Southern Alberta farmer Stephen Vandervalk is behind on his seeding. (CBC)

The continuing rain is creating problems for southern Alberta farmers who still need to seed their crop.

Stephen Vandervalk, who farms near the Southern Alberta town of Granum, says he has about a week left to get all the seeds into the ground in order to qualify for crop insurance. He estimates he's about 85 percent done.

"I suspect we won't actually seed any more this year.  I've got a private forecaster that is forecasting rain right into the middle of next week and at that point we might be finished for the year."

Vandervalk says without crop insurance, farmers are on their own if the crop fails.

"Crop insurance is basically your safety net," he said. "You're guaranteed so many dollars per acre. If you don't have that then basically you're on your own. So it makes it very stressful."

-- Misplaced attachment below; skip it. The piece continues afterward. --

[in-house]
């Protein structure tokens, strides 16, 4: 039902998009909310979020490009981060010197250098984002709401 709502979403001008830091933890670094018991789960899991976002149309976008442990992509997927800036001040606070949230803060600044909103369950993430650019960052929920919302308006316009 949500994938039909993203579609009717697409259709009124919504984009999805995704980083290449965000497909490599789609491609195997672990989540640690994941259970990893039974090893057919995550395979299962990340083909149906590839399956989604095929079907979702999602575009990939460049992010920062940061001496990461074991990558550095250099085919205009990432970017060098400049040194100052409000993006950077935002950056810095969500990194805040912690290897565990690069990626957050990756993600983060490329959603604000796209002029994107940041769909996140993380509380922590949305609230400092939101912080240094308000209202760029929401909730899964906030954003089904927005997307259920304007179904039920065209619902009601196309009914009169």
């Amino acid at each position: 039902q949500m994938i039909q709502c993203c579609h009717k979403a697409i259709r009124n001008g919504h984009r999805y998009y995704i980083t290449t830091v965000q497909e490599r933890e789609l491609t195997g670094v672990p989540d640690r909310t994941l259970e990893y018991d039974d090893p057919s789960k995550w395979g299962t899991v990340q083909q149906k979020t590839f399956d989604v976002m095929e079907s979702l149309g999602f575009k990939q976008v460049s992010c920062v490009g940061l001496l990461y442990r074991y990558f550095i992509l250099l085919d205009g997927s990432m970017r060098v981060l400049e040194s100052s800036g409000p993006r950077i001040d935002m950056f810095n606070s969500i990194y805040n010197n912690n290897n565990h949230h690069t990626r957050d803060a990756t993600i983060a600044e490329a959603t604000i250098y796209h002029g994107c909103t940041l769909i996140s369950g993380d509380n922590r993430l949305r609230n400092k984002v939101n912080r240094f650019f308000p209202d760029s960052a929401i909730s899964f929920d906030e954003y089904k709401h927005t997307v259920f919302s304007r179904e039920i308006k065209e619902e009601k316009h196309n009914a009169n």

About 57 per cent of provincial farmland has been seeded, according to a provincial crop report released on Wednesday. That compares to a historical five year average of about 65 to 70 per cent.

"Weather conditions in the province during the last two weeks have been mainly warm, dry and windy, despite some precipitation reported in many areas. Overall, seeding has been progressing rapidly," states the report.

Farmers were off to a slow start this spring due to heavy winter snow and cool temperatures in March and April.

Seeding is also behind in Saskatchewan. A government report last week concluded that only 23 per cent had been completed, compared to a five year average of 44 per cent, thanks to rain and saturated fields.